The last stop of our day was Achidinha Cheese, where Donna Pacheco makes fine goat’s milk and goat-cow cheeses with the help of her entire family. Her sons Daniel and David, and daughter Elizabeth were on hand to demonstrate the goat milking. They have all six varieties of goats in their herd. The eldest son, William, is very proud of the 40 Jersey cows that he maintains for the family business.
Bröncha and Capricious, which won Best in Show at the American Cheese Society in 2002, are two of their semi-hard cheeses. These cheeses are aged on locally-harvested Cypress planks, using only indigenous, naturally-occurring molds to create the unique flavor for her cheese. The aging room smells wonderful, and is currently stacked higher than you can reach with her hand-formed cheese rounds. They resemble irregular loaves of bread lined up vertically on end, row after row.
Donna and husband Jim shared their favorite recipe, made using their own label California Cheese Curds stuffed and baked inside a mushroom button. We shared these, along with some fruit and wine in their party barn at the end of our cheese-filled day.
Exhausted but determined, we set off the next morning to find Barinaga Ranch home of Basque-style sheepsmilk cheesemaker Marcia Barinaga. Marcia tends two kinds of sheep in her flock, East Fresian and Katahdin. We got to see her milking parlor, and an impressive cheesemaking set up cleverly done in three customized shipping container vessels. The containers are elevated, with a complex system of capture pipes underneath to collect runoff and whey, which is fed to her market pigs. Nothing goes to waste. Her operation is sustainable and environmentally friendly. She has been awarded a special animal welfare approval certification.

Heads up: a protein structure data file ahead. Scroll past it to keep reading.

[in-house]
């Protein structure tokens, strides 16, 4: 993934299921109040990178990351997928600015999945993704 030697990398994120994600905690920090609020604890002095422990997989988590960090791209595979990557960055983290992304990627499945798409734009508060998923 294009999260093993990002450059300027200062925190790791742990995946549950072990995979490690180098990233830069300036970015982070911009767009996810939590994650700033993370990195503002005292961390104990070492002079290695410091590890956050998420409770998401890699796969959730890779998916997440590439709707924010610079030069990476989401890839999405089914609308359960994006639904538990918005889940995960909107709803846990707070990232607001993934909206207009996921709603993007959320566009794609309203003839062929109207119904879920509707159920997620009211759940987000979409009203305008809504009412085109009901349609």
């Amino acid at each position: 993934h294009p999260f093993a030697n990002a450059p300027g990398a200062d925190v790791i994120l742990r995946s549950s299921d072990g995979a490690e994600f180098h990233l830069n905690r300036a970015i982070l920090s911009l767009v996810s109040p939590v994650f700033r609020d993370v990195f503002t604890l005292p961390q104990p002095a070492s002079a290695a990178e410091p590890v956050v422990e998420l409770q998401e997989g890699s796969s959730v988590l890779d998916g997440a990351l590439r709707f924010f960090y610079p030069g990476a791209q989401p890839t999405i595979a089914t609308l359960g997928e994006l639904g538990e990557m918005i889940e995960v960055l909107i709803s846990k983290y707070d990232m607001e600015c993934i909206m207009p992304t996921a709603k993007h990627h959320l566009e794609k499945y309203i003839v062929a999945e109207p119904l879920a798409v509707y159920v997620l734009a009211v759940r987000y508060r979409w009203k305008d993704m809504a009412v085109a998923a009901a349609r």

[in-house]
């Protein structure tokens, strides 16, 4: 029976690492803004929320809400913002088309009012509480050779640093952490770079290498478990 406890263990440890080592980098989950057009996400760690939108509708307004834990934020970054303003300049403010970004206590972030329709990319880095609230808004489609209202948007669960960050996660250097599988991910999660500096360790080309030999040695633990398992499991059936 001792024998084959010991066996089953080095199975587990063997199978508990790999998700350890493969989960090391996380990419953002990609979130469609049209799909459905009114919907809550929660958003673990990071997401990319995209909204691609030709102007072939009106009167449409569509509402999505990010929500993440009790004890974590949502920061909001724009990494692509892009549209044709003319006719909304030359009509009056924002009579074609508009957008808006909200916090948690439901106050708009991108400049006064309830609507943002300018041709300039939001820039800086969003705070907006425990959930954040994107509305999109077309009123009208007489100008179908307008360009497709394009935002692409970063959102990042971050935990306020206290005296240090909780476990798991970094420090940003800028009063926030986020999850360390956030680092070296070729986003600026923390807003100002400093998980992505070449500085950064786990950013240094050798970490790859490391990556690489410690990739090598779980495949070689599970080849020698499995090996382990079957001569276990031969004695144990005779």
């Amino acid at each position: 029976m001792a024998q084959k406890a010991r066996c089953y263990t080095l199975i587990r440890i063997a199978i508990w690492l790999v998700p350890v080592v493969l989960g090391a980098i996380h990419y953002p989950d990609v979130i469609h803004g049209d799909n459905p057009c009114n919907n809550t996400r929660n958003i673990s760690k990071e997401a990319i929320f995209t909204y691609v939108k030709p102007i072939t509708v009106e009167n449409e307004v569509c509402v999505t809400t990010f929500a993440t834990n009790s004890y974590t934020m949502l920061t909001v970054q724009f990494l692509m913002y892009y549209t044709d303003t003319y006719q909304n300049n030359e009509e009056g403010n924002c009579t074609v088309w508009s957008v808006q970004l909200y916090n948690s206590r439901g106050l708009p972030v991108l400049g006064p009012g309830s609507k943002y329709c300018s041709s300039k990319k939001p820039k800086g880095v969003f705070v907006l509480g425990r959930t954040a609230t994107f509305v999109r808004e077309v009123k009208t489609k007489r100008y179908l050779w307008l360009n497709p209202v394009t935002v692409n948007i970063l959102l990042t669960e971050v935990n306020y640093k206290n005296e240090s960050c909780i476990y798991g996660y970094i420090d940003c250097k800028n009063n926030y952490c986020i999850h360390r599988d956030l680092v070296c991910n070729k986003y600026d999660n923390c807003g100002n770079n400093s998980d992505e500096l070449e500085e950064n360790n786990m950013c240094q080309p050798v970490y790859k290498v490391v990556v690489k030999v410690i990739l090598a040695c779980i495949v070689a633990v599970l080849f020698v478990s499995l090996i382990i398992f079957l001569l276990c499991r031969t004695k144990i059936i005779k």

You can visit this farmstead operation year-round. Marcia offers farm and cheesemaking tours once or twice a month on Saturdays, but she warned they fill up months in advance. Ask your local cheese monger for a taste of her Baserri and Txiki (pronounced “cheeky”) cheeses. You’ll become a customer.
The sign in the cheese shop at Nicasio Valley Cheese Company reads: “Cheese Trail Starts Here,” but it was our last stop along the cheese highway. Two cheese mongers can only take in so much information in an intensive 24-hour period! We lucked out and got to meet cheesemaker Brian Ackerly, who was just finishing his shift in the cheesemaking room. This room can be viewed from the store through a large window, which has been thoughtfully installed so visitors can view the cheesemaking operation. This year they won a second place ribbon from the American Cheese Society for their San Geronimo cheese, a cross between a Fontina and a Raclette. Brian makes an impressive array of bloomy-rind and wash-rind cheeses for the Lafranchi family, which owns the company. They are located just around the corner from the Nicasio Ranch Bar and Restaurant, a music venue and great place for lunch and dinner, located just across from the Lafranchi baseball field.
Artisan cheesemaking is artfully handmade by passionate farmers and dedicated cheesemakers, using the freshest milk possible, when it is plentiful. Not all cheesemaking operations are big enough to handle special tours, or sell their cheese direct to the public. But if you’re lucky, you can find their cheeses in a cheese case near you. Or, head out on the backroads of Sonoma and Marin and experience the cheese trail for yourself.
Teri Tith Concannon and Denise Creek Garcia are co-founders and proprietors of an emerging cheese business, Cheese Therapy, in the San Francisco East Bay, based in the Livermore Valley. Look for their Artisan Cheese plate at the Bankhead Theater in Livermore and check out their facebook page to mark their progress.